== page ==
Australian observer of life, Barrie Hibbert, has recently penned this article:
What’s in a name ? Often quite a lot.
Recently, I was intrigued to read that when Mississippi riverboat man-turned-author Samuel Clemens was looking for a pen name, his old profession provided it. It was the call made by the skipper when he needed to let the crew know that the depth of the river was two fathoms. He would shout: “Mark Twain!”
Most people stick with the names they inherited from their parents, but some don’t.
Show business people often take a new name. Norma Jean Baker became Marilyn Monroe, and Reginald Dwight became Elton John. Sometimes a chosen name is cheeky and clever. A few years ago, there was a stripper in a New York nightclub who was billed as Norma Vincent Peel, and apparently in London at the moment there is a burlesque performer who plies her trade under the name Scarlett O’Harlot.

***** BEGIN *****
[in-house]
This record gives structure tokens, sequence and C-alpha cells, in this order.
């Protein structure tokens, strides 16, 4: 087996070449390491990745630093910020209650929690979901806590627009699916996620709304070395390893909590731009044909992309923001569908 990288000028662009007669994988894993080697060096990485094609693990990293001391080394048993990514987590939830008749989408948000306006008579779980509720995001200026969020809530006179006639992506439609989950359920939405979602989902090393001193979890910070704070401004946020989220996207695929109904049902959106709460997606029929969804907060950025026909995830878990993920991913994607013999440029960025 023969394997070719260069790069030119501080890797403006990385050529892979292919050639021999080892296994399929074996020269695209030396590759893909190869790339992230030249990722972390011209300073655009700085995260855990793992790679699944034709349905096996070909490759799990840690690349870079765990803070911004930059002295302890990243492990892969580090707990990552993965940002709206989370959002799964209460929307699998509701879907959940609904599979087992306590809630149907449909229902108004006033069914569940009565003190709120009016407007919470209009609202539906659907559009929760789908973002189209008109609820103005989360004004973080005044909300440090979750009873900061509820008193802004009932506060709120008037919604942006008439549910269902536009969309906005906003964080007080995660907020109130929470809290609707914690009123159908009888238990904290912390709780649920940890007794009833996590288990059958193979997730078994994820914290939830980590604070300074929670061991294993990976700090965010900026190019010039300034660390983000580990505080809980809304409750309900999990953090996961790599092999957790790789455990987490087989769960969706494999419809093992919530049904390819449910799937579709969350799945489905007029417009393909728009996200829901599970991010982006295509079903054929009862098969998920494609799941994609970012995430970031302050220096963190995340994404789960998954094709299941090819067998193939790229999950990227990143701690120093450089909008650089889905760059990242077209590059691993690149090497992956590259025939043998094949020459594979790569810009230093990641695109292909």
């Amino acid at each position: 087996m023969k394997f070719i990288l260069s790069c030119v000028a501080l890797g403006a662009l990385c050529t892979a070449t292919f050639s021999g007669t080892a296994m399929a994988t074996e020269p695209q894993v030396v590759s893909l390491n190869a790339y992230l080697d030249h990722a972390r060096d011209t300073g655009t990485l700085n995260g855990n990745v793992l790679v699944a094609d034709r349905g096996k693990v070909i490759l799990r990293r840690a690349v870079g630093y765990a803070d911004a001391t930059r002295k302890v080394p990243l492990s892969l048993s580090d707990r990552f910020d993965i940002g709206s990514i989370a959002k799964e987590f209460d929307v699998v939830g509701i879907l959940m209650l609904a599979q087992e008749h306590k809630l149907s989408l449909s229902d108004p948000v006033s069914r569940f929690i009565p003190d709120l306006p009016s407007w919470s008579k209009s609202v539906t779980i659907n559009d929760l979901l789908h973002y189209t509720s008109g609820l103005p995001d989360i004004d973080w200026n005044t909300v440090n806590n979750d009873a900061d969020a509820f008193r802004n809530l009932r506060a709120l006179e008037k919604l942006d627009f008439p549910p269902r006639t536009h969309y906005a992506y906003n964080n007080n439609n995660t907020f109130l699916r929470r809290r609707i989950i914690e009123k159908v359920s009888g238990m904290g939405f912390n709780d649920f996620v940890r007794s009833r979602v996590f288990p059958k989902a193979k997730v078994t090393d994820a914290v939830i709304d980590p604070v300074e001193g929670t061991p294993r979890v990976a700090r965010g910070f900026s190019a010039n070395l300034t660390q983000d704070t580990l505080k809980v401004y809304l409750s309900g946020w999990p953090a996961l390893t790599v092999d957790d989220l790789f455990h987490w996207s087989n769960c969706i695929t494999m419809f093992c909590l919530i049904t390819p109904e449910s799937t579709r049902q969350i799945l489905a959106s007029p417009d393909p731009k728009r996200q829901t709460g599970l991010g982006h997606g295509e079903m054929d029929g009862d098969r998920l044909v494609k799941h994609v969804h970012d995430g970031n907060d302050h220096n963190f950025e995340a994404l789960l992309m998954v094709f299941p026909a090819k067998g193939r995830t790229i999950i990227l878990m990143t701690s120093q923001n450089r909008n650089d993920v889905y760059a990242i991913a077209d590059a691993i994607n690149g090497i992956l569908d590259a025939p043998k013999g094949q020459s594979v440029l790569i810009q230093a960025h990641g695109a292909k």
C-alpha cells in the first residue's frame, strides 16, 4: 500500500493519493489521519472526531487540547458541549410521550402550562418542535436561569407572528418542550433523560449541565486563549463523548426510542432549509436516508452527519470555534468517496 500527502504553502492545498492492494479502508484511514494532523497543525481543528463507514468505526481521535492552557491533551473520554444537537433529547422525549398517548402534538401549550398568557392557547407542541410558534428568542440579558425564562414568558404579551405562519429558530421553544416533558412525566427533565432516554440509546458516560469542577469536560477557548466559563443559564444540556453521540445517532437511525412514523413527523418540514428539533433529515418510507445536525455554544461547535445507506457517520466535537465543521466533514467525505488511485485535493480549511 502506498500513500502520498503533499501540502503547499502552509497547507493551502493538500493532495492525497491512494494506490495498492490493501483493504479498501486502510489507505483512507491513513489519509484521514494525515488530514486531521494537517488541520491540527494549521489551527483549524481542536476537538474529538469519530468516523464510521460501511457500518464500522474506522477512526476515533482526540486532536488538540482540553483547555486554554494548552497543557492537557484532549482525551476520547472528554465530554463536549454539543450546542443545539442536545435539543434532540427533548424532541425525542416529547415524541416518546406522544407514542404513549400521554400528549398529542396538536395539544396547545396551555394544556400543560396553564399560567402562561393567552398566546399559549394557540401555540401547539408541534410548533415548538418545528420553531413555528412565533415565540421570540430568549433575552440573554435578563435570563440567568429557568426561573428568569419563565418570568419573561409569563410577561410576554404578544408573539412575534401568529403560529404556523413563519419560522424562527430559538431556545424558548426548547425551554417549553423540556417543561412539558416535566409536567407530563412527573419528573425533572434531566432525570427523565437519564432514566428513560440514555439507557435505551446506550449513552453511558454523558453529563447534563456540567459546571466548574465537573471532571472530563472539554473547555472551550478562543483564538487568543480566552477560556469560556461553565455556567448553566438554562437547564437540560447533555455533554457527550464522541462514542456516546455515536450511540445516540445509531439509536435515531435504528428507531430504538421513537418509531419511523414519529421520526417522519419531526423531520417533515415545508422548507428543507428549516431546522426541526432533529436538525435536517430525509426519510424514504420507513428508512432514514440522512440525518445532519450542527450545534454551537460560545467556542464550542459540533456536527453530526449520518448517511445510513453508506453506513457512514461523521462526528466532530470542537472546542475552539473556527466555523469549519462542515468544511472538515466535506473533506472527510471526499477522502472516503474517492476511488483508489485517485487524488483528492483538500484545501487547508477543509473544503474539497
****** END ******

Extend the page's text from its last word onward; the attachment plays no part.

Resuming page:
This use of “association” of names is always good for a laugh.
It’s impossible to miss the irony in the fact that as the current political circus plays out its silly season here in Australia, two of the star clowns are Abbott and Costello. One of the cleverest names invented for Britain’s Prime Minister, Margaret Thatcher was Attila the Hen.
I thought of that recently, when I saw one of Gary Larson’s very clever Far Side cartoons. A little man with a swag over his shoulder, stands in front of a fortress wall. High above him, soldiers crowd the battlements, and spears rain down on the lone figure standing below. The little man anxiously calls up to the spear-throwers :
“Hold on there ! I think you misunderstood - I’m Al Tilley… the bum.”
Let’s hope the message got through. Otherwise that might have gone down as Al’s famous last word.
Source: Barrie Hibbert, ‘Occasional Ruminations’ 21 September 2007.
Image: “Show business people often take a new name.”